Everyone is on a smart phone these days and most of use are probably paying a small fortune. Republic Wireless proposes we stop paying “filet mignon prices” for bacon. Republic Wireless offers unlimited Data, talk and text for $19- that’s about a quarter of what we here at the B/D offices pay a month for our smart phones. Depending on who you’re with your “unlimited data” can mean your data gets slowed down at the end of the month when you’ve used too much, which can be really annoying. Republic Wireless offers a straightforward solution to your cell phone needs- no contracts, no overages, no hidden agendas.
Republic Wireless pioneered a thing called Hybrid Calling technology. That means your phone works on both Wi-Fi networks AND cell—so it’s double the coverage of other networks.
But that’s not the only advantage. Calls, texts, and data over Wi-Fi cost very little. They have kicked off their service with the Motorola DEFY XT that works with their Wi-Fi Hybrid calling technology, so iPhone users will have to wait to save bundles of money. But we’re really excited to see Republic Wireless offer an alternative in the smart phone world that’s actually affordable for everyone!
Designer Armin Blasbichler‘s work is often jarring. His series ORSON, I’m Home strikes a special chord, though. The series is composed of three “dining sculptures” created primarily from the bodies of various farm animals. While we may be more accustomed to farm animals adorning plates on the furniture, seeing them as taxidermy furniture makes for a surreal juxtaposition. The furniture confronts its users with the consumption it usually facilitates. Interestingly, for the series Blasbichler features a quote from professor and writer Don Slater: “In talking of modern society as a consumer culture, people are not referring simply to a particular pattern of needs and objects […] but to a culture of consumption.”
Lithuanian artist Ray Bartkus has recently painted an intricate mural on the sides of a building near water in the Lithuanian town of Marijampolé, depicting swimmers, dolphins, and other aquatic scenes. Upon first glance, it merely looks like upside down street art. However, this mural has one very particular characteristic: it is painted upside down, in such a way that it must be reflected into the water in order to be complete.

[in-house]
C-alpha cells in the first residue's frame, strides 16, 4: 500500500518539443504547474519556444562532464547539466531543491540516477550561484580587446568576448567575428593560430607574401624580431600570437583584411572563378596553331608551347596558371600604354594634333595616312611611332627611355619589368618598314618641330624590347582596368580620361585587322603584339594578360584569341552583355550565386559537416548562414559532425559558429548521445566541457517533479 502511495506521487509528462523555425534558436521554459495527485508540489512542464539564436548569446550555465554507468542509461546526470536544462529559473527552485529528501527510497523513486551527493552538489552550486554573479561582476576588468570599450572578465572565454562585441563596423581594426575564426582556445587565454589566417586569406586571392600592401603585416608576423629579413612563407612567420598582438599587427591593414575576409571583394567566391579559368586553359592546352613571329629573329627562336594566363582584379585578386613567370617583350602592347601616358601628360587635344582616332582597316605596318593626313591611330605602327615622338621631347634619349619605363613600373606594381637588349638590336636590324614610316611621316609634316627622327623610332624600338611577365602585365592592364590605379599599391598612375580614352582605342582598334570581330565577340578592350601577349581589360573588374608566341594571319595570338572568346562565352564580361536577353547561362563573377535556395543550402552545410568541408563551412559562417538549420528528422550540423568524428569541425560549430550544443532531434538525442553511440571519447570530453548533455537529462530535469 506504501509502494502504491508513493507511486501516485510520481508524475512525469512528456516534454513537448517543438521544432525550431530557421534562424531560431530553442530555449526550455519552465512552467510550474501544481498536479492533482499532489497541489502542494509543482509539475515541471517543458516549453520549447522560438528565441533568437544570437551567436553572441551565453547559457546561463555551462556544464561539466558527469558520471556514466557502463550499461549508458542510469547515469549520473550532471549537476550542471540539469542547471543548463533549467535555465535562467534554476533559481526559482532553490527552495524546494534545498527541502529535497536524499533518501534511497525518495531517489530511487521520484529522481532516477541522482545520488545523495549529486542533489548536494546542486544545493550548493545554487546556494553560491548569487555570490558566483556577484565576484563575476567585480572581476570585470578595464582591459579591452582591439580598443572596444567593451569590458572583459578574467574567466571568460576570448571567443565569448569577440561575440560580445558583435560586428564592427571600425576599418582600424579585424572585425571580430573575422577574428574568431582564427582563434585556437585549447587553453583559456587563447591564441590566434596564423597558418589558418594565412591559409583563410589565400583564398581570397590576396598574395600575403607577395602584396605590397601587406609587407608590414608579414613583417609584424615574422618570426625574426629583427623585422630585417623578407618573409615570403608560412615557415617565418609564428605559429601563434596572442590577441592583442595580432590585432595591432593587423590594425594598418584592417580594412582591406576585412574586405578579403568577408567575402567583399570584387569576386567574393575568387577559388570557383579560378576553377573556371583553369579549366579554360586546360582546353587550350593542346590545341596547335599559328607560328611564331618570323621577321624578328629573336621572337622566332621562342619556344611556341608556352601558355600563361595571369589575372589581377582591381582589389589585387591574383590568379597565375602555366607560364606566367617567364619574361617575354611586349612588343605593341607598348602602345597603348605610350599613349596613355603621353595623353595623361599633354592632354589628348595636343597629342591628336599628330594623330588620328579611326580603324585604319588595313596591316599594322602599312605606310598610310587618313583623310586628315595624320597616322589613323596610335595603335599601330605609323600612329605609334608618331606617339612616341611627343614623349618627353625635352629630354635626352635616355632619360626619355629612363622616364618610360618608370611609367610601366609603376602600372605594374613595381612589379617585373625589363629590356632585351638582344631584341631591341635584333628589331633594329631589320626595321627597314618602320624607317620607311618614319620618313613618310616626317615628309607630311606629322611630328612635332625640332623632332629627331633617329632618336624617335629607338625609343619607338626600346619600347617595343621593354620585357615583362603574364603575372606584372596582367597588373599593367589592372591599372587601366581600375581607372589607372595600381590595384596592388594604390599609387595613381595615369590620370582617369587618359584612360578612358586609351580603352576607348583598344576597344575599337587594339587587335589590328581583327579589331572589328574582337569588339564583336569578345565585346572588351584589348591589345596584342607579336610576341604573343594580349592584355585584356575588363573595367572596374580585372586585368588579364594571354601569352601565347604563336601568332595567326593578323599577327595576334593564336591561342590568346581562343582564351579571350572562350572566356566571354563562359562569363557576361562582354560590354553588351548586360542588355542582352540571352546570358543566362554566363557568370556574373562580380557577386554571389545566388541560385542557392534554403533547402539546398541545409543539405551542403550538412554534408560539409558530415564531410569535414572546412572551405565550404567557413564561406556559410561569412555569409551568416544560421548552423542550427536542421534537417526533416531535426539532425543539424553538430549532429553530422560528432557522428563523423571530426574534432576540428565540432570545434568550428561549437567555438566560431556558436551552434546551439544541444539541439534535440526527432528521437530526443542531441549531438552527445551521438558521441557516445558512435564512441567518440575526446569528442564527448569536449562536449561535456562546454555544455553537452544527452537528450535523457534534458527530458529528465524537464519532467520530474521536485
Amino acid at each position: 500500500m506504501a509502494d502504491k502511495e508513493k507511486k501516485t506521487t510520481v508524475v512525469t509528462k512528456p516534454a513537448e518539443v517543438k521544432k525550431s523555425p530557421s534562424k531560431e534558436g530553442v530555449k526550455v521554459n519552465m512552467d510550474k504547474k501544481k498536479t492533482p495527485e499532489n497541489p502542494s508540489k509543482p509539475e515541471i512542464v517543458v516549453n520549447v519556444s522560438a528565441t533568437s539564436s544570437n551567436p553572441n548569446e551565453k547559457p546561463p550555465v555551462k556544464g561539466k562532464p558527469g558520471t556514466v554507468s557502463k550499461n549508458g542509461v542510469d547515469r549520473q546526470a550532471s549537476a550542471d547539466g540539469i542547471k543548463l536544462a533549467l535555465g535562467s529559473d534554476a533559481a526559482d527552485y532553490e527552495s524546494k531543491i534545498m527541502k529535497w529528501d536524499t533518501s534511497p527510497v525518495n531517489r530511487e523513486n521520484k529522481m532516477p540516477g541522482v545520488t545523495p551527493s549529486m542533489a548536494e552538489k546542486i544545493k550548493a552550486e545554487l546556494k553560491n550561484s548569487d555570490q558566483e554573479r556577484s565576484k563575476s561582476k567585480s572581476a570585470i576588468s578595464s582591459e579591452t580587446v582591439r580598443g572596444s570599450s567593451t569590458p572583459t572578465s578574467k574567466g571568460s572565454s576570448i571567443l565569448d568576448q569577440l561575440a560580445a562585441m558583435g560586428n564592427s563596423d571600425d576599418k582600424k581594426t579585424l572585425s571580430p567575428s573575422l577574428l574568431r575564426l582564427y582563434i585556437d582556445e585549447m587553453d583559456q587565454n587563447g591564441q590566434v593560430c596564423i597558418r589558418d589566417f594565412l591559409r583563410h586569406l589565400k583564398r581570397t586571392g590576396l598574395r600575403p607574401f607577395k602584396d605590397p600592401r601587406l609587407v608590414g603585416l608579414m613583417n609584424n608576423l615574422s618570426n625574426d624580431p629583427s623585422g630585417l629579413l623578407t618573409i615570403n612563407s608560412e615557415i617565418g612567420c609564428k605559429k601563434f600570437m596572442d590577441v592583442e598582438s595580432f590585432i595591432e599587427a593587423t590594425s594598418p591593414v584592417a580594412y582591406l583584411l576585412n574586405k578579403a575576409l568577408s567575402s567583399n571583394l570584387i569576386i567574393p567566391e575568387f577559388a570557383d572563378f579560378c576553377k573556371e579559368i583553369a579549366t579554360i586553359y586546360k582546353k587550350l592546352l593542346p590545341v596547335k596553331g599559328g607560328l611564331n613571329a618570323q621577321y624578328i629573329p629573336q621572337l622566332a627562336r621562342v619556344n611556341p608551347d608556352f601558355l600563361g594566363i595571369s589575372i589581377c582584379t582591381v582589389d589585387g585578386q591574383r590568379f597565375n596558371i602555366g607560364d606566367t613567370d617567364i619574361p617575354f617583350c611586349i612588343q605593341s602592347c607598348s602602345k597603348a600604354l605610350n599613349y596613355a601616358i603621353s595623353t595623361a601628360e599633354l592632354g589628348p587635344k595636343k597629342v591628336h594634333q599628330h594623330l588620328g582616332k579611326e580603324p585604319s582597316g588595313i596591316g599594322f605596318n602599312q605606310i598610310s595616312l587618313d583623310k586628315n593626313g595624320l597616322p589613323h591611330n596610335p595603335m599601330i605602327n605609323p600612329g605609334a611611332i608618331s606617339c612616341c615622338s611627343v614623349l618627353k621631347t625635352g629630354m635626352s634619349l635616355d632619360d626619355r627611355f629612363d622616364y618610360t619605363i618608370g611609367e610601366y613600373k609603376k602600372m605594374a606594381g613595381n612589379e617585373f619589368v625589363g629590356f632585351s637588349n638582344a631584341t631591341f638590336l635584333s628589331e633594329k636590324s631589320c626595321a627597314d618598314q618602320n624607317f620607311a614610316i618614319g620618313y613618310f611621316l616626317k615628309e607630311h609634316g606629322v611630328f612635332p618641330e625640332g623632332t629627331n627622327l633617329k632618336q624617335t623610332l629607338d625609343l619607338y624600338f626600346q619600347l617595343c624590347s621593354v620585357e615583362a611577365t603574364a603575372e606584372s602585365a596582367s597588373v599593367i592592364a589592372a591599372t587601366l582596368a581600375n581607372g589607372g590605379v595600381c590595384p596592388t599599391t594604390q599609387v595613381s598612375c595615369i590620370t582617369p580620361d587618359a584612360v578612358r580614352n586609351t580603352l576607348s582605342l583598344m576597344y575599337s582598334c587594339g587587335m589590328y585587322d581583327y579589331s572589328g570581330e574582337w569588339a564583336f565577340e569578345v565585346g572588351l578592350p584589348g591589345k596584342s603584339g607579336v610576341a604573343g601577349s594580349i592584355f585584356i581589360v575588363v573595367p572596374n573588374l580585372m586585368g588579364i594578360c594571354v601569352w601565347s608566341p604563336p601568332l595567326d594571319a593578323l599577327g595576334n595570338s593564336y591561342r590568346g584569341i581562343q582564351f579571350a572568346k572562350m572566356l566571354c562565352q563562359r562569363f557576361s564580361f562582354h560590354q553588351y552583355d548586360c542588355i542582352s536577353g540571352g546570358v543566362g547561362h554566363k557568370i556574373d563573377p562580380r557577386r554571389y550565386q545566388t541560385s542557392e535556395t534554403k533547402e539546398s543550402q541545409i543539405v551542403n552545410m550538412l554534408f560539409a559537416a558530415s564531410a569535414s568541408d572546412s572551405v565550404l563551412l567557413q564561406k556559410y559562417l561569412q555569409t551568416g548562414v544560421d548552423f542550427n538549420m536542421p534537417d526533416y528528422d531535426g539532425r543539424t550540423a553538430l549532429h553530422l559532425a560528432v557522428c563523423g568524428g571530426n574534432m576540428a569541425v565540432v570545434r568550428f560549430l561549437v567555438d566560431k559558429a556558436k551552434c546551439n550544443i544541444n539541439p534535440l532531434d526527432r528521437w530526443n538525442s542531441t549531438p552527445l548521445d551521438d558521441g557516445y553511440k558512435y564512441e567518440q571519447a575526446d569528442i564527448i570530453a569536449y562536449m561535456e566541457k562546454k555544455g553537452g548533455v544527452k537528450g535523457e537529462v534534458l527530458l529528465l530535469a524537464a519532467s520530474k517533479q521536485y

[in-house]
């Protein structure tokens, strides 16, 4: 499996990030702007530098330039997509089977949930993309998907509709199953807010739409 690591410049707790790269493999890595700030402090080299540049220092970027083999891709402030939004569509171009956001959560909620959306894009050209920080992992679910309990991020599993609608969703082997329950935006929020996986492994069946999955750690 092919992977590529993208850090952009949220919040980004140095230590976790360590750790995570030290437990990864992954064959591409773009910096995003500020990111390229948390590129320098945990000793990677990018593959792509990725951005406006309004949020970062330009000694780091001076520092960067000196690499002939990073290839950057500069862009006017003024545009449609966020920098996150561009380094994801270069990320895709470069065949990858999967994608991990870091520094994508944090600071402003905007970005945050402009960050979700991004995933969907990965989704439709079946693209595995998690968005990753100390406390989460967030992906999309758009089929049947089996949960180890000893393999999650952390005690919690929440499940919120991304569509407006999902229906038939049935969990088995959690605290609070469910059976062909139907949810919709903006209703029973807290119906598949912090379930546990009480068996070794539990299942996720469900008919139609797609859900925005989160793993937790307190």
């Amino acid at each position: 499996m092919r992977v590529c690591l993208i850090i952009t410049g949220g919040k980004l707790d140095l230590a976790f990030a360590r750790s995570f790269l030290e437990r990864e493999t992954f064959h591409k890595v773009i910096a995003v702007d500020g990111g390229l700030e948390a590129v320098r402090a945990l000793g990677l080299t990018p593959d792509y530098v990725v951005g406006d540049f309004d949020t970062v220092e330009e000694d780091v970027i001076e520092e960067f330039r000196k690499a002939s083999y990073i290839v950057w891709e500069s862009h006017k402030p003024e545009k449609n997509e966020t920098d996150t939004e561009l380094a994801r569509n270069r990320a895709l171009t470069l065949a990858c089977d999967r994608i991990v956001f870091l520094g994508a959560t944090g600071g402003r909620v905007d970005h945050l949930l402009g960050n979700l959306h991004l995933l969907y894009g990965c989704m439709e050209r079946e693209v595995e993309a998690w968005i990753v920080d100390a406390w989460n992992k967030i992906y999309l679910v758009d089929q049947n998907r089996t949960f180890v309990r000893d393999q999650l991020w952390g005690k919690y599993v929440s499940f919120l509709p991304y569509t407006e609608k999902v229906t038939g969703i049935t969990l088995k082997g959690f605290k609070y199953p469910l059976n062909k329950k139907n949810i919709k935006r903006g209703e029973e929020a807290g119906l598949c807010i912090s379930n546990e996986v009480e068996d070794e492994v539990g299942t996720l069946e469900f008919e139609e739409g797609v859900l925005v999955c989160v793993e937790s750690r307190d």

The reflected version of the mural makes it seem like the water is full of swans, boats and people swimming. He has managed to create a clever combination of art and nature, by painting his art upside down; he has made it dependent on the reflection of the water in order for it to reach its full potential. Once the mural is projected into the water, it becomes a whole new work of art.
On top of the originality of this idea is the execution itself. The precision with which Bartkus has painted his landscape is amazing. He gets up close to the wall to paint all the lines, dots, and shapes necessary to achieve perfect symmetry in his mural’s reflection. He has managed to paint everything upside down and by doing so, he has a created a mural that goes both towards the sky and into the water.
We’ve all used hundreds of pencils in our lives since we were kids. Jennifer Maestre uses pencils too, but not the way most of us do, or even the ways most artists do. These imaginative creatures use pencils to showcase the contrast between lifelike forms and industrially produced materials. They were inspired by the texture of the sea urchin, which she has been exploring in many materials for several years.
Daniel Arsham’s structural interventions cause walls to appear in a state of flux, as if they are melting or dripping, reverse the notion of architectural rigidity and of a partition’s standard presentation. His aestheticized sculpture and installations realize hypothetical architectural elements and counter intuitive designs, queuing possibilities and coercing material to behave atypically.
British/Turkish fashion designer Hussein Chalayan is not only an internationally known figure in the industry’s runway, he is also an artist and catalyst for change of what it means to wear something. With his progressive attitude to clothing as a decorate-able and manipulatable second layer of skin, Hussein Chalayan has expanded the the materials of construction to an awe-inspiring breadth of technology and innovation.
It’s fun to see how something so violent, like paintball guns, could be used to make something so beautiful like Marilyn Monroe. I mean the skills and accuracy to execute this painting are amazing though… awesome teamwork guys! I am sure Andy Warhol would be oh so proud.